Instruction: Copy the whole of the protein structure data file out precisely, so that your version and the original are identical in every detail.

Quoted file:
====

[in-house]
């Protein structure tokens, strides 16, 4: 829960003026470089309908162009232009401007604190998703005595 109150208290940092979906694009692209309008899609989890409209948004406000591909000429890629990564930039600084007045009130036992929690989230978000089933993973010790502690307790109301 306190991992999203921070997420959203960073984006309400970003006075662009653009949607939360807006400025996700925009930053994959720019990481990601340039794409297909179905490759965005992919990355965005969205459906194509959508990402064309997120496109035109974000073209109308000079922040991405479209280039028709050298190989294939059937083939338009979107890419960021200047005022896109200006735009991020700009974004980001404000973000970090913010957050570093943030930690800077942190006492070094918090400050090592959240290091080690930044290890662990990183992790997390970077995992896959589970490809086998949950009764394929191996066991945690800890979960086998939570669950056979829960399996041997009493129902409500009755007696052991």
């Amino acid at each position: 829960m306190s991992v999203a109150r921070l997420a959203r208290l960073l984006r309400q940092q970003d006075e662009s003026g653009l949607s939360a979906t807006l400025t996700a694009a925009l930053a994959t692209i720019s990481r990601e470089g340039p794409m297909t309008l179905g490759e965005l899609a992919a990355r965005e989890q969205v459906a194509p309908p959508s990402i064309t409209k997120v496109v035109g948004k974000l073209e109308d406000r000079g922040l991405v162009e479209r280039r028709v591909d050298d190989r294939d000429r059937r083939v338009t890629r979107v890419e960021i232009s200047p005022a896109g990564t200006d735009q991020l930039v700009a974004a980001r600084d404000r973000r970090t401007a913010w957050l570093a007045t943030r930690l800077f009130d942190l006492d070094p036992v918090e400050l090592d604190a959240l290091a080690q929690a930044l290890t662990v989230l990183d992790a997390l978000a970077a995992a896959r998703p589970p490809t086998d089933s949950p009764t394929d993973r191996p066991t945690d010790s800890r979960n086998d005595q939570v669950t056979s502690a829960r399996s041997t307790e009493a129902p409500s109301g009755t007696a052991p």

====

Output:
[in-house]
């Protein structure tokens, strides 16, 4: 829960003026470089309908162009232009401007604190998703005595 109150208290940092979906694009692209309008899609989890409209948004406000591909000429890629990564930039600084007045009130036992929690989230978000089933993973010790502690307790109301 306190991992999203921070997420959203960073984006309400970003006075662009653009949607939360807006400025996700925009930053994959720019990481990601340039794409297909179905490759965005992919990355965005969205459906194509959508990402064309997120496109035109974000073209109308000079922040991405479209280039028709050298190989294939059937083939338009979107890419960021200047005022896109200006735009991020700009974004980001404000973000970090913010957050570093943030930690800077942190006492070094918090400050090592959240290091080690930044290890662990990183992790997390970077995992896959589970490809086998949950009764394929191996066991945690800890979960086998939570669950056979829960399996041997009493129902409500009755007696052991």
């Amino acid at each position: 829960m306190s991992v999203a109150r921070l997420a959203r208290l960073l984006r309400q940092q970003d006075e662009s003026g653009l949607s939360a979906t807006l400025t996700a694009a925009l930053a994959t692209i720019s990481r990601e470089g340039p794409m297909t309008l179905g490759e965005l899609a992919a990355r965005e989890q969205v459906a194509p309908p959508s990402i064309t409209k997120v496109v035109g948004k974000l073209e109308d406000r000079g922040l991405v162009e479209r280039r028709v591909d050298d190989r294939d000429r059937r083939v338009t890629r979107v890419e960021i232009s200047p005022a896109g990564t200006d735009q991020l930039v700009a974004a980001r600084d404000r973000r970090t401007a913010w957050l570093a007045t943030r930690l800077f009130d942190l006492d070094p036992v918090e400050l090592d604190a959240l290091a080690q929690a930044l290890t662990v989230l990183d992790a997390l978000a970077a995992a896959r998703p589970p490809t086998d089933s949950p009764t394929d993973r191996p066991t945690d010790s800890r979960n086998d005595q939570v669950t056979s502690a829960r399996s041997t307790e009493a129902p409500s109301g009755t007696a052991p």